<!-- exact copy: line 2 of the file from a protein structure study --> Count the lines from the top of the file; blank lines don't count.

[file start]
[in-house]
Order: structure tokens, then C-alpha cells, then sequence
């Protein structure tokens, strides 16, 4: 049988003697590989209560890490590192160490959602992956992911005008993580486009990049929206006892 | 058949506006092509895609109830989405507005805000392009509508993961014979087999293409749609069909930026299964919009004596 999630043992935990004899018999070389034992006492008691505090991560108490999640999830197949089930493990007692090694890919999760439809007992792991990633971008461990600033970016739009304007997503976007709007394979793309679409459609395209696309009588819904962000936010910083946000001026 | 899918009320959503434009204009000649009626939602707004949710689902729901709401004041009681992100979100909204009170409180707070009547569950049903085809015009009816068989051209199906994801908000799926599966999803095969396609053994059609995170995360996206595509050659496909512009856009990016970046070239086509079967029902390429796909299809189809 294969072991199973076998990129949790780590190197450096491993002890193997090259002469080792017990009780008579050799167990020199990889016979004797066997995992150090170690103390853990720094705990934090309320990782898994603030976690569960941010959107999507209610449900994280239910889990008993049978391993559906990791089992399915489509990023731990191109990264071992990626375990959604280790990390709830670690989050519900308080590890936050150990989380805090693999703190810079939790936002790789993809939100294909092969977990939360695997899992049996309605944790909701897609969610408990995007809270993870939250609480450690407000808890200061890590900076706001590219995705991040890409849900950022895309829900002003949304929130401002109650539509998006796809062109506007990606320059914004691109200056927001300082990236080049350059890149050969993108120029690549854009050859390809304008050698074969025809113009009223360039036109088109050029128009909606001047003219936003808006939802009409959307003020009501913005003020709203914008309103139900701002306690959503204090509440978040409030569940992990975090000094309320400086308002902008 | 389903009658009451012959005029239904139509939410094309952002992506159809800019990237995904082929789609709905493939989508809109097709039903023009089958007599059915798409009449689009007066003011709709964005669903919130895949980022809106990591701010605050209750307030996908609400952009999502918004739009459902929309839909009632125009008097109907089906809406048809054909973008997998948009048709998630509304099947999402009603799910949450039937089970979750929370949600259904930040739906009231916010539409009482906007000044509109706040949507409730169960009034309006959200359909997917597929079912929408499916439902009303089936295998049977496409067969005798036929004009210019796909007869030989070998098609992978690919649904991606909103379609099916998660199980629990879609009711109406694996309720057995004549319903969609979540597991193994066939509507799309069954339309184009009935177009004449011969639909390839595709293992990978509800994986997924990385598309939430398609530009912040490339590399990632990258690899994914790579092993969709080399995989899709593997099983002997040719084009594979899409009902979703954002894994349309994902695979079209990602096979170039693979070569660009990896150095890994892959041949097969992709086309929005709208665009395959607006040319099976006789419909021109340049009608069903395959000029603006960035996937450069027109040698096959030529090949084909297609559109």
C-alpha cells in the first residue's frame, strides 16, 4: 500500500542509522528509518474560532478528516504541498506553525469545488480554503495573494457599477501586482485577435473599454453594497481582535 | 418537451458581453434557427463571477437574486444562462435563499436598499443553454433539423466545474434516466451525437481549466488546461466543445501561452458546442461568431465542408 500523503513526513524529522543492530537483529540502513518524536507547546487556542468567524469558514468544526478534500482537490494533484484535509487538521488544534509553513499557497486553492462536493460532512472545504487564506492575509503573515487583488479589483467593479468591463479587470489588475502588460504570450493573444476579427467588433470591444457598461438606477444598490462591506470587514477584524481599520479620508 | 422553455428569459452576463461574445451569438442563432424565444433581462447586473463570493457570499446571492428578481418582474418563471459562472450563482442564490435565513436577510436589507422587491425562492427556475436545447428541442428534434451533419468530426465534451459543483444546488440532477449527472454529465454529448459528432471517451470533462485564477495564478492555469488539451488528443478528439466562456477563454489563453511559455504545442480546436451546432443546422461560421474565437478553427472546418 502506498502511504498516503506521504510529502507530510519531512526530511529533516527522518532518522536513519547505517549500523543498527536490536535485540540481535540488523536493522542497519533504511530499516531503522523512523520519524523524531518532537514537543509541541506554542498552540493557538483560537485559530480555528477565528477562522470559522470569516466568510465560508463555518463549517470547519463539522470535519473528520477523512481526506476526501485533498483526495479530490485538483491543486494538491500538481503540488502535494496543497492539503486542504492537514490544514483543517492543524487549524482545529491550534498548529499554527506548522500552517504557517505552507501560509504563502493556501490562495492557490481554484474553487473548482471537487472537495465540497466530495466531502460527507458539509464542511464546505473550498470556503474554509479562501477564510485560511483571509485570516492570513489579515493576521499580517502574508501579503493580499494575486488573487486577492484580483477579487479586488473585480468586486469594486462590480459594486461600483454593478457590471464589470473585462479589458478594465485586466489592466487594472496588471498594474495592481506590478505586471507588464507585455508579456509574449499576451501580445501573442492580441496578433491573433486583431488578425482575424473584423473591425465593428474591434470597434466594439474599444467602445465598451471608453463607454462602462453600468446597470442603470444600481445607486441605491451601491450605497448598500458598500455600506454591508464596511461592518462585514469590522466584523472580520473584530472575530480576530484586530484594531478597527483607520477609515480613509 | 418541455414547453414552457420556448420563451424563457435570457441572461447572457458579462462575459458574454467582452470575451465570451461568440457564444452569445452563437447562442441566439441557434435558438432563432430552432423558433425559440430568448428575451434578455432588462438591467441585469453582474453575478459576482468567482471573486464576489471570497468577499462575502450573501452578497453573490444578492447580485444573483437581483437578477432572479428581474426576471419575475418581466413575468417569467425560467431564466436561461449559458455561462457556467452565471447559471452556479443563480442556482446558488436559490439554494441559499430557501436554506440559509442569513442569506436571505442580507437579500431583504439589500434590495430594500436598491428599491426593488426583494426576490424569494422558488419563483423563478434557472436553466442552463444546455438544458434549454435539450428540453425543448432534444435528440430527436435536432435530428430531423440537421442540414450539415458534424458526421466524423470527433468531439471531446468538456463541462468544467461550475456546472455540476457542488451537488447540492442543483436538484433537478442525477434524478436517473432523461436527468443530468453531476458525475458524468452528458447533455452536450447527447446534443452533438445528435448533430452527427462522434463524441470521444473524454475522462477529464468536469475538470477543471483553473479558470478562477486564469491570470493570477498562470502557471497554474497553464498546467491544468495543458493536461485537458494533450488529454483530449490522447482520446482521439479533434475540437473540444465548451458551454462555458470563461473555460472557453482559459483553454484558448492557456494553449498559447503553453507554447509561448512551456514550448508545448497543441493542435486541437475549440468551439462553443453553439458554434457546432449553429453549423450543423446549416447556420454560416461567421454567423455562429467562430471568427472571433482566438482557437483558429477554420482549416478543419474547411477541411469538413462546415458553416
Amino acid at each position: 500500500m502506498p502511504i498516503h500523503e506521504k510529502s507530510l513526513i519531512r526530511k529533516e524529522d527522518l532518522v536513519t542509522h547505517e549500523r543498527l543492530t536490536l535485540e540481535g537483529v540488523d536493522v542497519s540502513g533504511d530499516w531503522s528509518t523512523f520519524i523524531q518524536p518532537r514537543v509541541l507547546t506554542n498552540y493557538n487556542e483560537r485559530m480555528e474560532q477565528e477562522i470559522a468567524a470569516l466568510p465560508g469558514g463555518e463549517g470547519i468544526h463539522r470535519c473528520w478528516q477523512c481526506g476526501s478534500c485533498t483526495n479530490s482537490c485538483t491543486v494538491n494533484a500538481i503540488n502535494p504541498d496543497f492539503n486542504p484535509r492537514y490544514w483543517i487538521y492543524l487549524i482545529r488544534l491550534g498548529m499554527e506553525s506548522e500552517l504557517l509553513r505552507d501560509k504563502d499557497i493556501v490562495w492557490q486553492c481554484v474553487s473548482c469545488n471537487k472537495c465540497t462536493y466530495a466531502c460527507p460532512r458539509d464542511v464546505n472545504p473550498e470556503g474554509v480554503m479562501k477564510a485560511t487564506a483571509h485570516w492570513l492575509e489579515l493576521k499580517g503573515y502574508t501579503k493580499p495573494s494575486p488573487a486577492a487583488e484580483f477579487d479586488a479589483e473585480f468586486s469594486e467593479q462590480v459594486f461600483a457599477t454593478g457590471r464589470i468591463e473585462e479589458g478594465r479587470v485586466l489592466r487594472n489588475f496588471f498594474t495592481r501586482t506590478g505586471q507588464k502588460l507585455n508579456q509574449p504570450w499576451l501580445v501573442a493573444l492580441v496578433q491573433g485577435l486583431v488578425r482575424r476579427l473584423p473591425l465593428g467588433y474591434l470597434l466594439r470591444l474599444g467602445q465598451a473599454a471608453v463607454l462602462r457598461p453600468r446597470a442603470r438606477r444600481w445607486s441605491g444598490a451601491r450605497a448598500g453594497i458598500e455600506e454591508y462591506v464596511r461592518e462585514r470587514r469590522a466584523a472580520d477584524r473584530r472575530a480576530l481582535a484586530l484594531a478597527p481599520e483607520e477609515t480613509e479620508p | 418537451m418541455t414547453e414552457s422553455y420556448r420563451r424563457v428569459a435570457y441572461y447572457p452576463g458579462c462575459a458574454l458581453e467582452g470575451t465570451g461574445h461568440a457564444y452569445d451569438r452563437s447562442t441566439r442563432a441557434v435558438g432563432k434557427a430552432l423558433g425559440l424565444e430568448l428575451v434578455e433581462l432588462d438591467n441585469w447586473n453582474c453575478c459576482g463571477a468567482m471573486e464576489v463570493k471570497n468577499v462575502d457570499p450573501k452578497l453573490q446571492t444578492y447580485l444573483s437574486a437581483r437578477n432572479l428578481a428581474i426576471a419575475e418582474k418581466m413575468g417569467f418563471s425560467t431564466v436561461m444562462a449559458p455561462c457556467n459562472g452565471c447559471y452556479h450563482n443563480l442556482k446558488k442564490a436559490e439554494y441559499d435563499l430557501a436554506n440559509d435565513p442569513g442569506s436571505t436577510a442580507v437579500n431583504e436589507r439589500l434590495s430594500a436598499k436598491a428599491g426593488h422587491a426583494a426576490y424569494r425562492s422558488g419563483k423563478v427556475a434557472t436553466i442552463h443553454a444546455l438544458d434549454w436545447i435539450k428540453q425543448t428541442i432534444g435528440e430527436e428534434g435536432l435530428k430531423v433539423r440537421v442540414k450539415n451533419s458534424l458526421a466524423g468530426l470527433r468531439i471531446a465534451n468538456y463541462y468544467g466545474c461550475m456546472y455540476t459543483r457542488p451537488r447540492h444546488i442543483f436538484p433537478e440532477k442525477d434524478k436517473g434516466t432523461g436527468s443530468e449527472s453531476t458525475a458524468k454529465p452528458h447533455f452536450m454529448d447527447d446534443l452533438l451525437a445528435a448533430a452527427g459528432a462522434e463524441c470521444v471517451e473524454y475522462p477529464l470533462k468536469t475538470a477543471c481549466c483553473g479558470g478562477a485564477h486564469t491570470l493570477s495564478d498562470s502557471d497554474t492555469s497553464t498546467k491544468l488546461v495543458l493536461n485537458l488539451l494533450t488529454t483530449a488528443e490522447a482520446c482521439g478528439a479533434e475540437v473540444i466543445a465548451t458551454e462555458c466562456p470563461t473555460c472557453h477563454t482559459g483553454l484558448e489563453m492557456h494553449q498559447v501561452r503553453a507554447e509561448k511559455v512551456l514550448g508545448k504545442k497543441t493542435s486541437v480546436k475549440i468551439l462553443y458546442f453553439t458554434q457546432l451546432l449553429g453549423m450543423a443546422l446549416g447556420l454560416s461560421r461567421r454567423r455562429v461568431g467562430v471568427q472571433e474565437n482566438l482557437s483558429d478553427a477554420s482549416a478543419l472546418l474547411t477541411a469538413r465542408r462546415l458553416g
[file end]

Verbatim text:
Order: structure tokens, then C-alpha cells, then sequence